Writing was a dream, hidden but not forgotten, and soon Kim began to talk again of trying her hand at it. She played with words, and wrote several poems, one of which was picked up for an anthology
One day in the early nineties her husband came home with a desktop computer and sat her in front of it. “Now you have no more excuses,” he said, and she realized the truth in his words. Procrastination, now no longer an option, she took off on the pursuit of penning her first book. Though that book, a young adult fantasy, was lost due to unforeseen circumstances, she kept going, writing a historical romance, and another YA.
When she decided to try out her hand at mystery writing, she discovered her true love and niche in the writing journey. She has since had four short stories, and her first mystery novel accepted for publication.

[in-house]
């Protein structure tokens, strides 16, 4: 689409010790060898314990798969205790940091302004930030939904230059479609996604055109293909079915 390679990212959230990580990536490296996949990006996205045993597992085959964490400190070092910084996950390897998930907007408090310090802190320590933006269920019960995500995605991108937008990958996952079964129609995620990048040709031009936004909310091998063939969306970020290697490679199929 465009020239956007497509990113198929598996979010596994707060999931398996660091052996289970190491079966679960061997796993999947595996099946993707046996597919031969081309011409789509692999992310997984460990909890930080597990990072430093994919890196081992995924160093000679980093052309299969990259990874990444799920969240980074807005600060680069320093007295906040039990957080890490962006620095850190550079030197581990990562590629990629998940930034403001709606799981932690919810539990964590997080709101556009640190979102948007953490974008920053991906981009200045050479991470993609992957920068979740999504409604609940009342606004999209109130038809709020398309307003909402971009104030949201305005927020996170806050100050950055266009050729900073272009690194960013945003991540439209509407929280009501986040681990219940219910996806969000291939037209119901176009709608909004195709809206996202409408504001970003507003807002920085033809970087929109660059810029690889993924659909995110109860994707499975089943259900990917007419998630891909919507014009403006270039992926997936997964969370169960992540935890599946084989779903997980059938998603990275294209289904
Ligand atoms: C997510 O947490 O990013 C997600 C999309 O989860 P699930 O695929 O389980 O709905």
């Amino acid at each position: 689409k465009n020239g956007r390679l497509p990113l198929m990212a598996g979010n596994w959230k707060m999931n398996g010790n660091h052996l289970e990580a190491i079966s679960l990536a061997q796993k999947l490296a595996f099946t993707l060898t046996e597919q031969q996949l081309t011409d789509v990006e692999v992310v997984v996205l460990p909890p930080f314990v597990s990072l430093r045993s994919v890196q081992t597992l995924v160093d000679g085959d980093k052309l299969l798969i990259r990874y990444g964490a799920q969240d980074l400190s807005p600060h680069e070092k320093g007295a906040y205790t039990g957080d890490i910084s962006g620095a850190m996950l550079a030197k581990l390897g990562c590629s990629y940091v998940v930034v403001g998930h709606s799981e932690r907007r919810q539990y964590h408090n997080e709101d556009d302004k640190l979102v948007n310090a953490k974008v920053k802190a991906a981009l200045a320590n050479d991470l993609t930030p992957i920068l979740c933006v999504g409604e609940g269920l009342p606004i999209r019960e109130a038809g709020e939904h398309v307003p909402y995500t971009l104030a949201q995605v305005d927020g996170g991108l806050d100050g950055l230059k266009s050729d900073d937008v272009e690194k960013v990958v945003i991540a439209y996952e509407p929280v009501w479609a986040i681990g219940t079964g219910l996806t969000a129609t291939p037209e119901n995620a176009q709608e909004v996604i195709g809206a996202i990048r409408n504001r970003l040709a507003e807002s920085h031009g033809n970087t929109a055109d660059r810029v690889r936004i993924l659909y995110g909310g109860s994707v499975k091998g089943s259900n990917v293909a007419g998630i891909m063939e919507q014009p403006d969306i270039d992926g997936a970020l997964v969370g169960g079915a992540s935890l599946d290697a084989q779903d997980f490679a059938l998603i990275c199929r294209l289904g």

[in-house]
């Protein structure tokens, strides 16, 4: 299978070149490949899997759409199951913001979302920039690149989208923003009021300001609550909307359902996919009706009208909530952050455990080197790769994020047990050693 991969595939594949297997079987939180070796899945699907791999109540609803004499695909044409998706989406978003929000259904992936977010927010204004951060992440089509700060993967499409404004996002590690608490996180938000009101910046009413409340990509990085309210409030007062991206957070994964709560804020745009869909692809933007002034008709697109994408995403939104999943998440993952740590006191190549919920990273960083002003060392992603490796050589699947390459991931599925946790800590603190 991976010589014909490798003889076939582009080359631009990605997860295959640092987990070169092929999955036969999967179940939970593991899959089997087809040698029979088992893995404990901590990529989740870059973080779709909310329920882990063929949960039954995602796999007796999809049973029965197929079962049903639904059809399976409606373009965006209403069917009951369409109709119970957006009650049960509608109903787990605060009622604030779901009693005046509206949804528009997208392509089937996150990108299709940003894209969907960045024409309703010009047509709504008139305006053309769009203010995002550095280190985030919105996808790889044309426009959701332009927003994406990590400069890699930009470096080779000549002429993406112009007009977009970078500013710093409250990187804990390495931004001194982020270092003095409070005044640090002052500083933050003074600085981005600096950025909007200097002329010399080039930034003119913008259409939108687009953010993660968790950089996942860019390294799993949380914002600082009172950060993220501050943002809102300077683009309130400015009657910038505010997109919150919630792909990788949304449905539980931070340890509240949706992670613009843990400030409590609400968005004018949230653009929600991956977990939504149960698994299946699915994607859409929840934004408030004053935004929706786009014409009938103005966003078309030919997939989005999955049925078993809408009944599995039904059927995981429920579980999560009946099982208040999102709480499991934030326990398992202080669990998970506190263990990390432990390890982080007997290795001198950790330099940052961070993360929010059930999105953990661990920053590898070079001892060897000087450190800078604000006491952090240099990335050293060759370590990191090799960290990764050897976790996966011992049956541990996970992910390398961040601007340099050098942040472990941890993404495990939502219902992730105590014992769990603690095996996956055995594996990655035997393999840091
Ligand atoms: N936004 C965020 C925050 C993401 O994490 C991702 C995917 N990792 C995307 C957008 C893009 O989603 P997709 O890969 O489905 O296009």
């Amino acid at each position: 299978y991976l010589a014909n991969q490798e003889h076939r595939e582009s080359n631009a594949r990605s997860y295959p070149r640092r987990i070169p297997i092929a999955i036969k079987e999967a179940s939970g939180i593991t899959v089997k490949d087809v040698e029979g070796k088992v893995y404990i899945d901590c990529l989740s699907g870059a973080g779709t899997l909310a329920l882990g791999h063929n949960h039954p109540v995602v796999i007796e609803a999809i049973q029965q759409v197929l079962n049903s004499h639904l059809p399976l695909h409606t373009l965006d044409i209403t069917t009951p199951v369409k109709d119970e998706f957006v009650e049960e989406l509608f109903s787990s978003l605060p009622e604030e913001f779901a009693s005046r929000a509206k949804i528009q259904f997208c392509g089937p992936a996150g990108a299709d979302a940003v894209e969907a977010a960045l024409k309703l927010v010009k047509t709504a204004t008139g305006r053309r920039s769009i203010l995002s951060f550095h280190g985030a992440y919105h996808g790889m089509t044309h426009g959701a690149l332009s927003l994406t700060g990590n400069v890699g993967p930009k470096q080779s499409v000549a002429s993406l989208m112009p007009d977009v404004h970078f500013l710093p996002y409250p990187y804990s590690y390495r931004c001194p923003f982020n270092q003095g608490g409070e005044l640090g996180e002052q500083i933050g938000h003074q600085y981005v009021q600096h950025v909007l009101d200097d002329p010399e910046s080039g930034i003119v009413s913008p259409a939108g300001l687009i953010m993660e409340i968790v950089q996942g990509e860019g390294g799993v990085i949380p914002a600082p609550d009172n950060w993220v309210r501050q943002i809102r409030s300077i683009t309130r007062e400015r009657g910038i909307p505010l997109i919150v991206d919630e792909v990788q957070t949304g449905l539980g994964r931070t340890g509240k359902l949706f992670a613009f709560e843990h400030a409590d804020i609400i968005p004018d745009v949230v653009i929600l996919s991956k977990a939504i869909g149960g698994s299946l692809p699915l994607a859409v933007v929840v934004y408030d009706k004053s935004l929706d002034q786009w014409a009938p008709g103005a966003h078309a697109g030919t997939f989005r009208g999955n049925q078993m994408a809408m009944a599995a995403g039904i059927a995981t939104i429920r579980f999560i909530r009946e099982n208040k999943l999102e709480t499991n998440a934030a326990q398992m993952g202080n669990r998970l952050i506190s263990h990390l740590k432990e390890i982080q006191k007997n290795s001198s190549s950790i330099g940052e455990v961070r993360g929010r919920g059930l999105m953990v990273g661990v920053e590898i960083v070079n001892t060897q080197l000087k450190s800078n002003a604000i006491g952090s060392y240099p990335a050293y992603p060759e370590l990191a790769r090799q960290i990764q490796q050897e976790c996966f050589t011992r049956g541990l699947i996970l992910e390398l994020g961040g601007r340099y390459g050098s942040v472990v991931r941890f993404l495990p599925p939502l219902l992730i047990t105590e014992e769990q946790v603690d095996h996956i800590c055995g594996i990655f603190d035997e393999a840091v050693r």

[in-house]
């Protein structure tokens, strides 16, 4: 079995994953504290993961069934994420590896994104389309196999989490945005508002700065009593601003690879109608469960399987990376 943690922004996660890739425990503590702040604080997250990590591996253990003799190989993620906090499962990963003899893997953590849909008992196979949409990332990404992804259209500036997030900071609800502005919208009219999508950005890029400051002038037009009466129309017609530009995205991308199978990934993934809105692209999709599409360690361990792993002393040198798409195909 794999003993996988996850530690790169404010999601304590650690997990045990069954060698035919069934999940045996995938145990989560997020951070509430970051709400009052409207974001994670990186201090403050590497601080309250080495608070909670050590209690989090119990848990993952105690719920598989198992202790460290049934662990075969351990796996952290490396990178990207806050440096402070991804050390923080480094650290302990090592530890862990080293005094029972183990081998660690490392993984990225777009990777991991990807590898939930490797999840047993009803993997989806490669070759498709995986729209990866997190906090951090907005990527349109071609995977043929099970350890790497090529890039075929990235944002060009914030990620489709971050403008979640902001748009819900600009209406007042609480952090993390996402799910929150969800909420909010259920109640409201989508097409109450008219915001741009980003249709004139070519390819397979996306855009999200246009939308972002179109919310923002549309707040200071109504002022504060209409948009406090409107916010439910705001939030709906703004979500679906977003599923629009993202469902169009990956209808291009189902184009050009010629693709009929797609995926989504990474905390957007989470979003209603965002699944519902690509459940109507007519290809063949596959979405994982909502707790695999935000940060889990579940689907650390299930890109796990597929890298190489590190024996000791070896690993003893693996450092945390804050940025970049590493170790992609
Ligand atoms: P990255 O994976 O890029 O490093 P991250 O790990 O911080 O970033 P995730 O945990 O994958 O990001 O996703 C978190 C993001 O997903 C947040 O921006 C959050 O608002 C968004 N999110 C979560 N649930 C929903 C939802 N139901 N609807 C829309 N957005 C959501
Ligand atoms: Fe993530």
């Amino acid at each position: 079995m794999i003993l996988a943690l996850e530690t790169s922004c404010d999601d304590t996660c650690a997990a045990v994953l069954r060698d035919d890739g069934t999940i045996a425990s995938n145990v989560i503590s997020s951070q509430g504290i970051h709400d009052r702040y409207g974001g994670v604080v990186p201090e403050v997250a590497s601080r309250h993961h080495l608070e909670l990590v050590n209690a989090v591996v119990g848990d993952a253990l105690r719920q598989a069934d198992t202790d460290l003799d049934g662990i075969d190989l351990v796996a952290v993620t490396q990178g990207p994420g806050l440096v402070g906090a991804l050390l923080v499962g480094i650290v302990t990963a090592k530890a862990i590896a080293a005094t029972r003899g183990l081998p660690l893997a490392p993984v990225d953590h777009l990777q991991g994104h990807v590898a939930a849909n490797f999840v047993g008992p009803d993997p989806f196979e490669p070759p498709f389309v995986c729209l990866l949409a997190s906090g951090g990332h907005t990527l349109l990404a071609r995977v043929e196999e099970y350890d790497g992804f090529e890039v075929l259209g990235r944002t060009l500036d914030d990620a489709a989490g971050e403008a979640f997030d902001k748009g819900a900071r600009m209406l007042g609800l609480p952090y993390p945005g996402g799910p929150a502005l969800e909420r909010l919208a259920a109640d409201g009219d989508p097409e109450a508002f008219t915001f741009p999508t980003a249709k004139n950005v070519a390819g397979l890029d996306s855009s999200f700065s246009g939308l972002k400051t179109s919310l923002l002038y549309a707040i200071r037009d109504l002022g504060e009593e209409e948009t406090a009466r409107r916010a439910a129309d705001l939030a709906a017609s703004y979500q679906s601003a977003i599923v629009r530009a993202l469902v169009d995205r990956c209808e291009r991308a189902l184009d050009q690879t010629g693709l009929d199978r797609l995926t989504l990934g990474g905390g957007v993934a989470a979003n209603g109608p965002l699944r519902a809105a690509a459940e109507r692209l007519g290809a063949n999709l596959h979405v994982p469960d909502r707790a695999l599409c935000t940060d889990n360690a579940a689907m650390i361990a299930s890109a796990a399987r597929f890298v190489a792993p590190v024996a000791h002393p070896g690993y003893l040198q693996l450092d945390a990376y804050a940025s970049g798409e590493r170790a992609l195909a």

Kim is a member of Sisters in Crime, and EPIC. She still lives in the Mid South region of the United States and is currently working on her second book in the mystery series.
You can visit her website at www.mkimsmith.com.
My Aunt Nancy always told me to dress in my best clothes when I went out, because I never knew whom I might meet. This time, I hadn’t done the best I could to make myself presentable. Jeans, tee shirt, and a ponytail didn’t qualify for modern chic.
When the detective opened the door to the Homicide Office, I wished I’d worn a skirt and heels. In a moment of clarity, I understood my aunt’s concerns about going out half-ready.
The sexy, Hispanic man who raised an eyebrow and patiently waited for me to state my business was none other than Salvador Ramirez, formerly of Mississippi Junior College, the same school I attended back in the day. Of all the eligible men at college, he was the most highly sought after. Partly because he’d won the “sexiest legs” contest two years in a row, and partly because he had a bad boy quality, which made all of the girls want him.